Demand Dictates Supply: Go Big Or Go Home

By Justin Heyes – May 1st 2024

In an ever increasingly digital world, it is no real secret that the demand for datacenters is at an all-time high and continues to increase with the rise of data consumption from a society continually utilising new technology to enhance both their personal and professional lives. In fact, the current projections for generative AI predict a significant disruption to the industry over the coming years.

And this is the case globally, in a recent article Data Center Knowledge, in an update to their state of the industry report, concluded that rack density had doubled in the past eight years; and yet 60% of respondents were still actively working on increasing rack density further, as with the advent of AI applications, this demand is expected to continue increasing at an exponential rate. Meeting this demand will take a concerted effort and is arguably the highest priority as the industry scrambles to bring new capacity online.

Build Bigger, Build More

One solution which has been a go to for the industry is to increase the number of facilities, increasing the scope and scale of these hyperscale datacenters, in a bid to get ahead of the curve. The number of active hyperscale facilities around the world increased to 992 at the end of 2023 (Synergy Research Group), and this number has since surpassed 1,000. The report forecasts an additional 120-130 hyperscale datacenters will come online each year over the next decade.

There is evidence to back this, as we observe some of the largest property investors in the world aggressively expanding their datacenter portfolios. In December, Digital Realty launched a US$7 billion joint venture with Blackstone to develop more hyperscale capacity, with Blackstone having previously pledged to spend up to US$8 billion on its datacenter subsidiary, QTS, to prepare for the “once in a generation” AI boom.

The leaders in the market Amazon, Microsoft, and Google are also notably ramping up investments. Despite accounting for 60% of all hyperscale datacenter capacity, Amazon is reported to be planning to spend US$150 billion over the next 15 years, with Google breaking ground on a new development in Norway and revealing plans for a US$1 billion datacenter campus in the UK, and Microsoft are intending to double the new datacenter capacity it brings online this year.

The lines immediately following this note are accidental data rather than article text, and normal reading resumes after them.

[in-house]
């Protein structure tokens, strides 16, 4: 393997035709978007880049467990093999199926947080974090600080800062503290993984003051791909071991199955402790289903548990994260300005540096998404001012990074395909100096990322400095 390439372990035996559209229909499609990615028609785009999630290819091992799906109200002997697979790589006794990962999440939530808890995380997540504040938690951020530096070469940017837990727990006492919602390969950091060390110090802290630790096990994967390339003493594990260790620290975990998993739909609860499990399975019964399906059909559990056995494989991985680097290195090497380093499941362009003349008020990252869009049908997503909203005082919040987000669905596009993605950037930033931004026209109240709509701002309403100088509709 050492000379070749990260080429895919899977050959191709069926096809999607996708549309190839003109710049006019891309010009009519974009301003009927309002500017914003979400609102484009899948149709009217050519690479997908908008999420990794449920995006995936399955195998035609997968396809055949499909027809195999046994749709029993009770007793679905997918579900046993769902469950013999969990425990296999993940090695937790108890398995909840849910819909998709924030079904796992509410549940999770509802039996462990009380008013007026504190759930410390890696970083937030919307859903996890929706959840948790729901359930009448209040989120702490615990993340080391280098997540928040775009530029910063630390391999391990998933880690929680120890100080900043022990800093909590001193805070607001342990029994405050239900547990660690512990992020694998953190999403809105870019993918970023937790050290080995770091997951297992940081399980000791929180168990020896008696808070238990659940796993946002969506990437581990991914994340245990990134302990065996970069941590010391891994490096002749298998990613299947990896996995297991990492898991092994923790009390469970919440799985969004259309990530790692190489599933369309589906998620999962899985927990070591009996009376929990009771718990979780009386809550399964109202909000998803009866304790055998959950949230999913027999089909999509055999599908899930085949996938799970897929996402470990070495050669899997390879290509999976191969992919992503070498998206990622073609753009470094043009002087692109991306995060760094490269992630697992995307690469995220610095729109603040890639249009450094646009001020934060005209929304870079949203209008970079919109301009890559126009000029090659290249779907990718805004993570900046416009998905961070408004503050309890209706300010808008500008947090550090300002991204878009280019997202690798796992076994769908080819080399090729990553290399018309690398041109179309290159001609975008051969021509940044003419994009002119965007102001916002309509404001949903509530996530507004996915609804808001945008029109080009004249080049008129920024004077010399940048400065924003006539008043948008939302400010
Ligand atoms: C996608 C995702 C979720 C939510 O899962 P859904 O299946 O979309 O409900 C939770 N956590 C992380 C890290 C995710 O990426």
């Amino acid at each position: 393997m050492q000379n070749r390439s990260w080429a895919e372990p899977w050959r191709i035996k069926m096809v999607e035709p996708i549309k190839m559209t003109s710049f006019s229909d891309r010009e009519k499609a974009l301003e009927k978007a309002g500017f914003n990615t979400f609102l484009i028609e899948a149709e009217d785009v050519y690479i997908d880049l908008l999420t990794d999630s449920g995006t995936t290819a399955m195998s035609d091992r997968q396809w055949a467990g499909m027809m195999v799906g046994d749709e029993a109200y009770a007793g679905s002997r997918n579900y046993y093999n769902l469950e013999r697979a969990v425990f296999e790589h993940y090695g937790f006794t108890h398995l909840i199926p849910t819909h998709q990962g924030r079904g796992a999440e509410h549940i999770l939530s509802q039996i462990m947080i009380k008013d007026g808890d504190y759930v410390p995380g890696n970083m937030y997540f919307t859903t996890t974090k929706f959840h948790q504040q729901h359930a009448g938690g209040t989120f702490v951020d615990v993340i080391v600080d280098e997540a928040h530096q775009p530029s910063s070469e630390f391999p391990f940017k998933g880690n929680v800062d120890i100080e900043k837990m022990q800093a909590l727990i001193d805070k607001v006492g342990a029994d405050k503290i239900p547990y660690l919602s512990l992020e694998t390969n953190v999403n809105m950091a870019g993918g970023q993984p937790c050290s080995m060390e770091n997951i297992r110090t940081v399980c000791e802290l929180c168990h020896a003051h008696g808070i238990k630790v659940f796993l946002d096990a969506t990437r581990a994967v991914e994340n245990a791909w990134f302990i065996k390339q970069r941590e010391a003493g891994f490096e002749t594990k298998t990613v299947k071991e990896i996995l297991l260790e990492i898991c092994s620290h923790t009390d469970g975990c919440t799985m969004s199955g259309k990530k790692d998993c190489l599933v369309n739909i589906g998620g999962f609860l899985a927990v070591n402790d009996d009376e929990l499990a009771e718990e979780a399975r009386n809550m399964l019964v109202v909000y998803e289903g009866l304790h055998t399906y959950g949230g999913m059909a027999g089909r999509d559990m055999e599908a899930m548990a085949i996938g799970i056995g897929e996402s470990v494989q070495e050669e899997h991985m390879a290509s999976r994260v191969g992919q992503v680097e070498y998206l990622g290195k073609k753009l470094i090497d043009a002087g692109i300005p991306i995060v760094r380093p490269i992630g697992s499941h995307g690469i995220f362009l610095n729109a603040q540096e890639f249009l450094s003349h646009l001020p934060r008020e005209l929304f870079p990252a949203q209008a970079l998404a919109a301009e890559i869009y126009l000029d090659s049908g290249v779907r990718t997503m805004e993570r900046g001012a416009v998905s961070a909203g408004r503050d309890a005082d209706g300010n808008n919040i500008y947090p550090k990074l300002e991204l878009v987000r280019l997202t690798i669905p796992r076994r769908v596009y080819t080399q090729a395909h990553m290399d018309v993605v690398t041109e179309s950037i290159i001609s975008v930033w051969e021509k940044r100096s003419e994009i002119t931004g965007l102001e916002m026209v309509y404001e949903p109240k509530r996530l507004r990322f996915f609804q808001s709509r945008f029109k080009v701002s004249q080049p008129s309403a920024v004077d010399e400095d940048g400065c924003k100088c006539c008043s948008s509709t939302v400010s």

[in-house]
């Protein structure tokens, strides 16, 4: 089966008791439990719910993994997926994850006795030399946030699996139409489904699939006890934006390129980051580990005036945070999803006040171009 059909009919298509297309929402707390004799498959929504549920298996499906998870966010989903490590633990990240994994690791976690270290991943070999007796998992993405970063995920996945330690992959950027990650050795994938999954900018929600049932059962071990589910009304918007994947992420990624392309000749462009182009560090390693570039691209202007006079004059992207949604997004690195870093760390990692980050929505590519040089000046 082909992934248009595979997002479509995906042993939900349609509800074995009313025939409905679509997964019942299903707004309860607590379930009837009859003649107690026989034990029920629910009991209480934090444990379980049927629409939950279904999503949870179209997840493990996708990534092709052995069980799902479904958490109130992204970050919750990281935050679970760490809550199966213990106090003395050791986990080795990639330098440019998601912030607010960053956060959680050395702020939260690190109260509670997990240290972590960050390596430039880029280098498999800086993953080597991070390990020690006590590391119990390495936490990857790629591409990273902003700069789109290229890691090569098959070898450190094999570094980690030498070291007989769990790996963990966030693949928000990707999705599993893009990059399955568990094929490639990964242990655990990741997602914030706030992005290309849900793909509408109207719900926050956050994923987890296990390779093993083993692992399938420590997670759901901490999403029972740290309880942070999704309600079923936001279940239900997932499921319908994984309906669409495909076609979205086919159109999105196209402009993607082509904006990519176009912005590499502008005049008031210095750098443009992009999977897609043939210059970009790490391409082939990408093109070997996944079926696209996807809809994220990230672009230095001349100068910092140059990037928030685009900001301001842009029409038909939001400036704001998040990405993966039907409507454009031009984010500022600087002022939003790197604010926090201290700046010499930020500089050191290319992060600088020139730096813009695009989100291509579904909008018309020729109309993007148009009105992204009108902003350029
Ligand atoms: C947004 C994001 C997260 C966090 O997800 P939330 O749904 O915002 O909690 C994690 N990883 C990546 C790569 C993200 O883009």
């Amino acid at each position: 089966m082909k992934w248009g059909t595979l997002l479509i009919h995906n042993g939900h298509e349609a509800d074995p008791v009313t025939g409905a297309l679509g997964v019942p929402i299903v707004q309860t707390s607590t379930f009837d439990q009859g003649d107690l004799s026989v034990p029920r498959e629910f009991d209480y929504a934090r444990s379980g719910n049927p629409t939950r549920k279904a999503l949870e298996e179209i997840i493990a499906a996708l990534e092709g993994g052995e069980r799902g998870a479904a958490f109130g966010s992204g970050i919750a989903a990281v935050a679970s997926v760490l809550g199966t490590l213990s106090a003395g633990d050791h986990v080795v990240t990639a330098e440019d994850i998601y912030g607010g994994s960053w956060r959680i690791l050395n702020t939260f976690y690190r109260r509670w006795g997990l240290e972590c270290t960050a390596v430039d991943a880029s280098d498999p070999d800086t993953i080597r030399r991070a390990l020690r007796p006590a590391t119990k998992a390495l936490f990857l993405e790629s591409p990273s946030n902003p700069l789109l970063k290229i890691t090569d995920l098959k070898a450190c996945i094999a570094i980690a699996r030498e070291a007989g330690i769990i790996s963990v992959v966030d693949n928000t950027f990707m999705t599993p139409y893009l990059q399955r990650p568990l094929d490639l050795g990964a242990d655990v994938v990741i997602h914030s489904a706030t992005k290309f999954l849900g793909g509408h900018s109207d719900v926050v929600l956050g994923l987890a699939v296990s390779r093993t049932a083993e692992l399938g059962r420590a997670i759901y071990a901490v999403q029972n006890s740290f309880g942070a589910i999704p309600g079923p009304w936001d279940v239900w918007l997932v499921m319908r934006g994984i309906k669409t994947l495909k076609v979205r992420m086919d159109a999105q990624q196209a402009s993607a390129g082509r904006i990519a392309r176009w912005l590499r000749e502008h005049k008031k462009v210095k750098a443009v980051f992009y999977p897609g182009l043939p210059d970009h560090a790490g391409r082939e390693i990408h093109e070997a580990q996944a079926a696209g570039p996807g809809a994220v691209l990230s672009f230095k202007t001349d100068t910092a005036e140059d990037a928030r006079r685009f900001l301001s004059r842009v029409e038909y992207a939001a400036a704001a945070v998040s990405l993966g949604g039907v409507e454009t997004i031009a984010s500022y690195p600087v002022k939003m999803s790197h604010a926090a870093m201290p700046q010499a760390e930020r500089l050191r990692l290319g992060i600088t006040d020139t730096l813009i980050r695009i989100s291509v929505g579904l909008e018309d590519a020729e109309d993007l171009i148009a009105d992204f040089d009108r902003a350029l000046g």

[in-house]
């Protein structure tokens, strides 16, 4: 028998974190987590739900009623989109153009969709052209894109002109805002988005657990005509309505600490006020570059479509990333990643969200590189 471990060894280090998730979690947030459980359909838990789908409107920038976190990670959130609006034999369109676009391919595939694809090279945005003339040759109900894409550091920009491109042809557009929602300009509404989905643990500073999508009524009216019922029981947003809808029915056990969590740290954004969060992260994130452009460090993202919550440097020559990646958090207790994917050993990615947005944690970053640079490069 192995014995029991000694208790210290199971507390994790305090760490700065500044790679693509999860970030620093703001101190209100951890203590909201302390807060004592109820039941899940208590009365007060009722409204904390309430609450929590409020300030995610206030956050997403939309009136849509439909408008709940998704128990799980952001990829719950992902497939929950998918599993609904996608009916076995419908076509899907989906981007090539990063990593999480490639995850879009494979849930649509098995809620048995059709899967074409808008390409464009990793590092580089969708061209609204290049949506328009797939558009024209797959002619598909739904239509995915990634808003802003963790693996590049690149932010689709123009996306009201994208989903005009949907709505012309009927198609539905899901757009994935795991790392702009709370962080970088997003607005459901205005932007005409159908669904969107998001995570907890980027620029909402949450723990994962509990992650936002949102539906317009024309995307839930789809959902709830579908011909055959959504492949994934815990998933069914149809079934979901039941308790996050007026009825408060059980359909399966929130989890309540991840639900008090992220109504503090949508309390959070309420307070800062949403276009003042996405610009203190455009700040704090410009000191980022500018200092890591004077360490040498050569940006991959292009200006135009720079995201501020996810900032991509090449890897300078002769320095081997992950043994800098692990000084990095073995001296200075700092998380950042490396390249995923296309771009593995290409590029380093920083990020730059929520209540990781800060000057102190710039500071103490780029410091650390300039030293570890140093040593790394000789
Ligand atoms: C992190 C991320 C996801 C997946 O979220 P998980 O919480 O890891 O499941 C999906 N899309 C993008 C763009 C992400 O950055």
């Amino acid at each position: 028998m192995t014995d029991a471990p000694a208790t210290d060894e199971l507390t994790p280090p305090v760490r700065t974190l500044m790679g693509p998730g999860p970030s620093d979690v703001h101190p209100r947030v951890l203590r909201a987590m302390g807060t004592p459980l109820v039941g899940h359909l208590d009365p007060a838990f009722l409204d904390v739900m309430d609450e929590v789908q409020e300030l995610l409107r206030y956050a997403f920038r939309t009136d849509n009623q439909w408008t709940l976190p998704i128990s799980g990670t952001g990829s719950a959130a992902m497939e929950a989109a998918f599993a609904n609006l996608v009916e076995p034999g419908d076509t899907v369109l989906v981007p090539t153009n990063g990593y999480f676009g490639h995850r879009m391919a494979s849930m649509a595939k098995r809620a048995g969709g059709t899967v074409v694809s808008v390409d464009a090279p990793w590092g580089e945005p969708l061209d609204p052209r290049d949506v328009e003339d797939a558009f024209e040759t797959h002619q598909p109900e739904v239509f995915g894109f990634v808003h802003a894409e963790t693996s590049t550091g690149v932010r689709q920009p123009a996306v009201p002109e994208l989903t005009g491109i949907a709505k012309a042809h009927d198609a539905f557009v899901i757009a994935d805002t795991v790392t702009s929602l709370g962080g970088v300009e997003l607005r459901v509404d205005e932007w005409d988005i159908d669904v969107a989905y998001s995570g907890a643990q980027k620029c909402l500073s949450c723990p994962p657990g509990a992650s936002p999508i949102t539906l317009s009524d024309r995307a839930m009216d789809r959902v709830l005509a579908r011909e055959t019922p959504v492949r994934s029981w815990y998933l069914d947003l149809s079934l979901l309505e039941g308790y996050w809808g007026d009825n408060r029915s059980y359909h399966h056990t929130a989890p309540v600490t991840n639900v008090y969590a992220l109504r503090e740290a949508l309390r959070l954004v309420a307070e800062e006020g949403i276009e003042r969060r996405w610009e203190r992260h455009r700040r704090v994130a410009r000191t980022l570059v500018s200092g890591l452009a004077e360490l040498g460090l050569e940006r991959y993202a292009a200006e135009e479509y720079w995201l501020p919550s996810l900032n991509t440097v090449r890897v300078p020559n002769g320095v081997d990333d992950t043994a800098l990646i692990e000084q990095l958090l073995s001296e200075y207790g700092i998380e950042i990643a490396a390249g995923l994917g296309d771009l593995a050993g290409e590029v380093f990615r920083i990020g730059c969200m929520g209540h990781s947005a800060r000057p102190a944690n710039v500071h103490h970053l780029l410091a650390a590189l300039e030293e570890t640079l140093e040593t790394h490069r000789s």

This is also reflected across the APAC region, as the demand for capacity continues to ramp up both within the region and internationally as lower latency data is exported to a relatively newer market. Anyone who has been paying attention will have noticed GDS building across the region with datacenters in Malaysia, Hong Kong and announcements for Japan, Bridge Data Centres expanding operations in Malaysia as well as in Thailand and even AIMS moving into the Vietnamese market, just to name a few examples.

An AI Led Future

However, with all this construction in the pipeline, some argue that this may not come quickly enough. The rapid pace of evolution has always been the driving force of innovation in our industry, the most significant difference is that it’s happening incredibly fast. A proposed alternative is to start utilising AI racks as Generative AI requires more densely clustered and performance-intensive infrastructure than the frameworks that we are familiar with today. The front runner for these new AI racks, the NVIDIA DGX H100 is certainly capable of increasing rack density, improving processing and storage of data to an extent only previously dreamed of, however the system itself will consume up to 10.2 kilowatts per rack. If retrofitted into existing datacenters, they could

An Era Of Megastructures

It seems inevitable then that, despite the industry’s intentions to become more sustainable and lessen the impact on the climate, we must once again look to increase capacity first and then innovate for green later. All forecasts point to an era of larger hyperscale projects, utilising AI racks despite their propensity to guzzle resources to find a stasis point.

One realisation of this future has already been provided by Scott Data, who have created a datacenter spanning 110,000 square feet, equipped to handle more than 3,000 NVIDIA H100 GPUs. While once this would have been considered overkill, the new facility is perhaps the most interesting case study for how future facilities will have to be constructed.

Additionally, this leads to further speculation in terms of site selection requirement in the future, as structures such as the one envisioned by Scott Data need to be recalculated for; not only in terms of the land space requirement, but the access to ample power and water, arguably frustrating the conventional wisdom of building closer to populations, and instead looking to more remote locations where they can operate without disruption, as training and tuning application workloads for AI are not typically latency-sensitive.


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